To suspend each of the panels in the grid system formed by the main runners 11 and the cross runners 12, each of the first rims 23 is provided with suspension means, which is formed by an integral hook portion extending from the rim 23. The hook portion includes a first portion 25 which extends parallel to the plane of the main portion or sheet portion 22 toward the center and terminates in a second portion 26 that extends at right angles to the first portion 25. The second portion 26 terminates at a third portion 27 that extends at right angles to the second portion 26 and parallel to the first portion 25 away from the center with a free edge 28 being spaced inward from the rim 23, as best illustrated in FIGS. 2 and 3. The opposite free edges 28 are spaced inward from the rims 23 and, as illustrated in FIG. 3, an edge 28' of one suspension means on the rim is at a distance from the second portion 26' on the opposite rim, which distance is less than the distance between the edges of two adjacent flanges 13 of two main runners 11. This will enable a shifting of the panel to allow the panel to be inserted into the opening formed between the flanges 13 and allows a shifting of the panel so that the third portions 27 will hang or be suspended on the flanges 13.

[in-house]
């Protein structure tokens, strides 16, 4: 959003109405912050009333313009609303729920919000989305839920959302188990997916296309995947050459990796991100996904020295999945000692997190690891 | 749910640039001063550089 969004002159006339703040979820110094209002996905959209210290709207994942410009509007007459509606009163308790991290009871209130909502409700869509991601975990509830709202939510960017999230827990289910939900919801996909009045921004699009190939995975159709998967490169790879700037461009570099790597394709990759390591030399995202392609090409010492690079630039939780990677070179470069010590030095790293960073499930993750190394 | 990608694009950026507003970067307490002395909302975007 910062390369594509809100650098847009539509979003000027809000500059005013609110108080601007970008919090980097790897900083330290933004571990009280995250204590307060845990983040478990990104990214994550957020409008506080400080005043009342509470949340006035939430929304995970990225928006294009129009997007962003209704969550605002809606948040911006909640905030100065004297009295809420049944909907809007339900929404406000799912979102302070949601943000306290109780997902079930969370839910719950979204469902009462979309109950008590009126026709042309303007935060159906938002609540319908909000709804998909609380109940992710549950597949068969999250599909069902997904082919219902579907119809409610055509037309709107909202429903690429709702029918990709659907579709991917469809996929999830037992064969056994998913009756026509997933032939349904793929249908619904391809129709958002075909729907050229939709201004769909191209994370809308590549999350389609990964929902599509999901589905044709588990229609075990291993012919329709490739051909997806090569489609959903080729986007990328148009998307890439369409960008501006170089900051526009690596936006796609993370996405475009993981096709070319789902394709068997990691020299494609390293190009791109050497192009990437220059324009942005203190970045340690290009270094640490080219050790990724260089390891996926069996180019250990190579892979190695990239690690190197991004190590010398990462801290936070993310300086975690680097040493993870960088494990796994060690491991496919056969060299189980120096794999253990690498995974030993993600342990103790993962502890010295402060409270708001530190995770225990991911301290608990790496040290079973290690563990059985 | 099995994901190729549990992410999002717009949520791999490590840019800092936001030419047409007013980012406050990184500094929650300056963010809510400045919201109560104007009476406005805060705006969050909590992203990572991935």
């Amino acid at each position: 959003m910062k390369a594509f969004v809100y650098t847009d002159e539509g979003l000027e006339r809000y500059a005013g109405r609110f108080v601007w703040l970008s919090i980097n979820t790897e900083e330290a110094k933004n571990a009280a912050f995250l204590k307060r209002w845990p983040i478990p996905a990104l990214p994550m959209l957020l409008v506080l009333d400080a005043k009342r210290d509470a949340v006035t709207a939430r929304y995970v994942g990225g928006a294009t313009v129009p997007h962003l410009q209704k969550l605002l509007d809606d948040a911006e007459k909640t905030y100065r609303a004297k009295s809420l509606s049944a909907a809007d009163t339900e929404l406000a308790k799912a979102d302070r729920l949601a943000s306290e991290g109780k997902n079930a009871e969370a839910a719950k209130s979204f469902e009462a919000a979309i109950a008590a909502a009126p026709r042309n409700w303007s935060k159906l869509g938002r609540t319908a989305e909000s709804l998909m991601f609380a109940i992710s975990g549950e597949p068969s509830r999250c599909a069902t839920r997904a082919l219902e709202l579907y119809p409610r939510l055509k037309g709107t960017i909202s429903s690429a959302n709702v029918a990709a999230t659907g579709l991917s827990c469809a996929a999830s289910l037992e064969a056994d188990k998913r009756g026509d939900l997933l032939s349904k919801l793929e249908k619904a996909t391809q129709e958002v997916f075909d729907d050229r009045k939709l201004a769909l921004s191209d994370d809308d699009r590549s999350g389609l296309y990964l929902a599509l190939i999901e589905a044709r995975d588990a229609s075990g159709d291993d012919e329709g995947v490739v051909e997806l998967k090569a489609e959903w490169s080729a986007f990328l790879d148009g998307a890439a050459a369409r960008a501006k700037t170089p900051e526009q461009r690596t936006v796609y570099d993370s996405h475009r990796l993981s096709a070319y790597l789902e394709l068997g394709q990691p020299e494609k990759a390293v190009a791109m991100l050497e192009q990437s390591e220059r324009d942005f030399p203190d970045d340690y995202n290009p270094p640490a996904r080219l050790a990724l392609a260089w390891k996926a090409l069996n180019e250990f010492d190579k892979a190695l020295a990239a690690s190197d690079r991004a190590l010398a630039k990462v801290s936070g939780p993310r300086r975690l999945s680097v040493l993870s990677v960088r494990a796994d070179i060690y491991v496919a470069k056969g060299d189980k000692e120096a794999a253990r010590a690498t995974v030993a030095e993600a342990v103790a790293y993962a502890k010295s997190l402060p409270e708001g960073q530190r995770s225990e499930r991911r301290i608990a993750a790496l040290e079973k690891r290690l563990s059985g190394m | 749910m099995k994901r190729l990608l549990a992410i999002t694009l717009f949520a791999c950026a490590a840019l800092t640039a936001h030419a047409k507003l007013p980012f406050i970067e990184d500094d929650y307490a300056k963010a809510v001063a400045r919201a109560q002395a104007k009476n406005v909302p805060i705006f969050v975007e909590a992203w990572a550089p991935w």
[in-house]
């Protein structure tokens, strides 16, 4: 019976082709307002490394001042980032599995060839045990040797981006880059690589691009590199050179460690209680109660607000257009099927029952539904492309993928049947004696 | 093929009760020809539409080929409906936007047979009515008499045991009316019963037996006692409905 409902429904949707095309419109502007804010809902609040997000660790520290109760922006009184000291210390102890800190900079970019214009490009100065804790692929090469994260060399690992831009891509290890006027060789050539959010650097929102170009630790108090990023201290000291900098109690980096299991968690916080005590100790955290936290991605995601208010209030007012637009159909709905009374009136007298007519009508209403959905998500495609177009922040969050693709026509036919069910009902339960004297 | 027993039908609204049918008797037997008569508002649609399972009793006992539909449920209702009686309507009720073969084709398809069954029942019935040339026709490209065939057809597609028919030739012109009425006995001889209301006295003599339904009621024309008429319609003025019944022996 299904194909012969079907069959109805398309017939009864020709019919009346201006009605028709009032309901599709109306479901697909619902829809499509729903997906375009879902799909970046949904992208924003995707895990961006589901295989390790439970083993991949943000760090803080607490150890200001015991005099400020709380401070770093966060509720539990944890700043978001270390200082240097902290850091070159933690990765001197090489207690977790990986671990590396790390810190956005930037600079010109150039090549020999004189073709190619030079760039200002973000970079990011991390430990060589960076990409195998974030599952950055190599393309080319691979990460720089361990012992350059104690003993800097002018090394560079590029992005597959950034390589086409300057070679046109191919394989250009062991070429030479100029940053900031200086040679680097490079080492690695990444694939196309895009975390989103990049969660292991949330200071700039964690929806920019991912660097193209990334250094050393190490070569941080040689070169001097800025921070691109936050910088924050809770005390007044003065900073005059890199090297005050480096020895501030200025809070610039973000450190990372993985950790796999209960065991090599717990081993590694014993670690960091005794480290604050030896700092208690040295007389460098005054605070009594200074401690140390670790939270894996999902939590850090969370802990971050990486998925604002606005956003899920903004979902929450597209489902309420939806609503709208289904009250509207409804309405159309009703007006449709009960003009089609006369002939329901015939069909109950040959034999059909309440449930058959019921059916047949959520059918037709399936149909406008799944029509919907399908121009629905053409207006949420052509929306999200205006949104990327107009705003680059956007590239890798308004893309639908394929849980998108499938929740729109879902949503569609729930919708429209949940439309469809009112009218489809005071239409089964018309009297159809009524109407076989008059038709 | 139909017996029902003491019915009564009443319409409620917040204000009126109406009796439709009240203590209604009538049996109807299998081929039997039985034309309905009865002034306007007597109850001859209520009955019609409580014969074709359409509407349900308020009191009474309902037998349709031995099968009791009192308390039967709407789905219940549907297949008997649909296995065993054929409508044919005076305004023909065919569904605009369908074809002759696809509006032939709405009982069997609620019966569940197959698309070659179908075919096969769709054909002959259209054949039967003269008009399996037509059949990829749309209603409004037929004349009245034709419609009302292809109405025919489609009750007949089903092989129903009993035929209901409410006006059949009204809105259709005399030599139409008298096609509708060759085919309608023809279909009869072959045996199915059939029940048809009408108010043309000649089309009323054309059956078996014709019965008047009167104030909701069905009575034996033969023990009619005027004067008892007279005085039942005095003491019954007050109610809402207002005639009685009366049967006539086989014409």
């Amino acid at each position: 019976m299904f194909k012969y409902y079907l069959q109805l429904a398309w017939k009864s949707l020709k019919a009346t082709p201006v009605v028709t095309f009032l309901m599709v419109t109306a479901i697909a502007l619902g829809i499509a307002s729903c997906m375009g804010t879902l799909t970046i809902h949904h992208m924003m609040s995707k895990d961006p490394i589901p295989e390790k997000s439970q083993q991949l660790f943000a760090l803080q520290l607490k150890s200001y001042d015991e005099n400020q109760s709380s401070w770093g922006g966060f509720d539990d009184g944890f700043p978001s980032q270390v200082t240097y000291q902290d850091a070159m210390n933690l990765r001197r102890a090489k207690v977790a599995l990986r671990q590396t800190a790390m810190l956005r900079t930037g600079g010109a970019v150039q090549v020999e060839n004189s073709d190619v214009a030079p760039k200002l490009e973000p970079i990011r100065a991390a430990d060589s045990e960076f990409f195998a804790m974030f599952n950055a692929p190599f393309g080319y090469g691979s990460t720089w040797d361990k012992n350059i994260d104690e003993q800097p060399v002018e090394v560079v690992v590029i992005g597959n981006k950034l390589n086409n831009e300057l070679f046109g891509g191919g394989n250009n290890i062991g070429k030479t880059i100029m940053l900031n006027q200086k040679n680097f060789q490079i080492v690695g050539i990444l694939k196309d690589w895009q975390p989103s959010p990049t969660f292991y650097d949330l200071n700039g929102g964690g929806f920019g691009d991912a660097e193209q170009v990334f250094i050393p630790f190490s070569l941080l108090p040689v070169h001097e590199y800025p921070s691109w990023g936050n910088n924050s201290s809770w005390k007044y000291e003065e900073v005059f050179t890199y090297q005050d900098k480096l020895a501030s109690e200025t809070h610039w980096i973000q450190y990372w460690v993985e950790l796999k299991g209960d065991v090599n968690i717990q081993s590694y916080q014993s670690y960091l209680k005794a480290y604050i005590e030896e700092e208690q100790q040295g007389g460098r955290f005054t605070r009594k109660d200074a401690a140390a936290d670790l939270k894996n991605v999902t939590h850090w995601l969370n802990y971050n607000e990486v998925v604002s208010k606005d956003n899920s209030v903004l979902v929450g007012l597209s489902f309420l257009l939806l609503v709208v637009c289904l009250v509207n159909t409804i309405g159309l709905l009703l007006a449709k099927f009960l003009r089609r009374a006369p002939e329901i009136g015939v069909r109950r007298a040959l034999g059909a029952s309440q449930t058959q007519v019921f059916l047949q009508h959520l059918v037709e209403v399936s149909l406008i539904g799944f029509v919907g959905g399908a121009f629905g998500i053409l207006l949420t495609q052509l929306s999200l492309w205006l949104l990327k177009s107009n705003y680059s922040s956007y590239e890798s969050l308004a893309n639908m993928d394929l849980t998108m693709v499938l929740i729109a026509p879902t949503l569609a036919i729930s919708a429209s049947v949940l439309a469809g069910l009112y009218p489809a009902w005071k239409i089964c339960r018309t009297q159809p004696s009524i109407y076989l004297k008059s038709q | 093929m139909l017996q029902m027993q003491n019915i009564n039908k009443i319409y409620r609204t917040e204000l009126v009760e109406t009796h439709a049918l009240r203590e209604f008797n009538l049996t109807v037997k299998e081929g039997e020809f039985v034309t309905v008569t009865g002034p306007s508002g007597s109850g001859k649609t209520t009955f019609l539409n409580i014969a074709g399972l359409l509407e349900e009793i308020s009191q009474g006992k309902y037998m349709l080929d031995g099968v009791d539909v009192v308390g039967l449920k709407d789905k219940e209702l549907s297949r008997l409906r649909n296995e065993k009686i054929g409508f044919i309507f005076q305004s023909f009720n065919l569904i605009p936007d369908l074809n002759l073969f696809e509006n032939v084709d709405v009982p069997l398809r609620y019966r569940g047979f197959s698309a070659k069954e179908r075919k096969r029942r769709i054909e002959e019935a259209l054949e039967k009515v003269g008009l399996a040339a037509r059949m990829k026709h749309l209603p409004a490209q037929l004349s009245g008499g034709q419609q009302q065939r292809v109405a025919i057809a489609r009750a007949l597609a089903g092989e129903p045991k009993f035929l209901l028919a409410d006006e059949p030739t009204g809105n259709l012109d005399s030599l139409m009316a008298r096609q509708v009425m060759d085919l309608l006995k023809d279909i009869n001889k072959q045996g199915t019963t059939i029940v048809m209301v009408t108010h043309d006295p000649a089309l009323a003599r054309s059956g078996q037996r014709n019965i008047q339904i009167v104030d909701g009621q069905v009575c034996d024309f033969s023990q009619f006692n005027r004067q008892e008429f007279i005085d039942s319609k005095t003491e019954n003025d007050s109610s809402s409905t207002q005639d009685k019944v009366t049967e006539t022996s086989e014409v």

As illustrated in FIGS. 2 and 3, the second portion 26 has a dimension or width so that a distance 30 between a bottom surface 32 of the flange 13 and the upper surface 33 of the first portion 25 is greater than a distance 34 between the upper surface 33 and the lower surface 35 of the sheet portion 22 so that a rim portion 37, which is formed by a first rim 23 and adjacent portions of the main portion 22 and first portion 25, of an adjacent panel can be received between the bottom surface 32 of the flange and the upper surface 33 of the first portion 26, as illustrated in FIG. 3. This enables the insertion, as illustrated in FIG. 3, of one of the rim portions 37 into suspension means of the adjacent rim so as to disengage the opposite suspension means from the other main runner 11 and allow the panel 20 to be rotated downward and then removed. Insertion of the panel is in the opposite direction.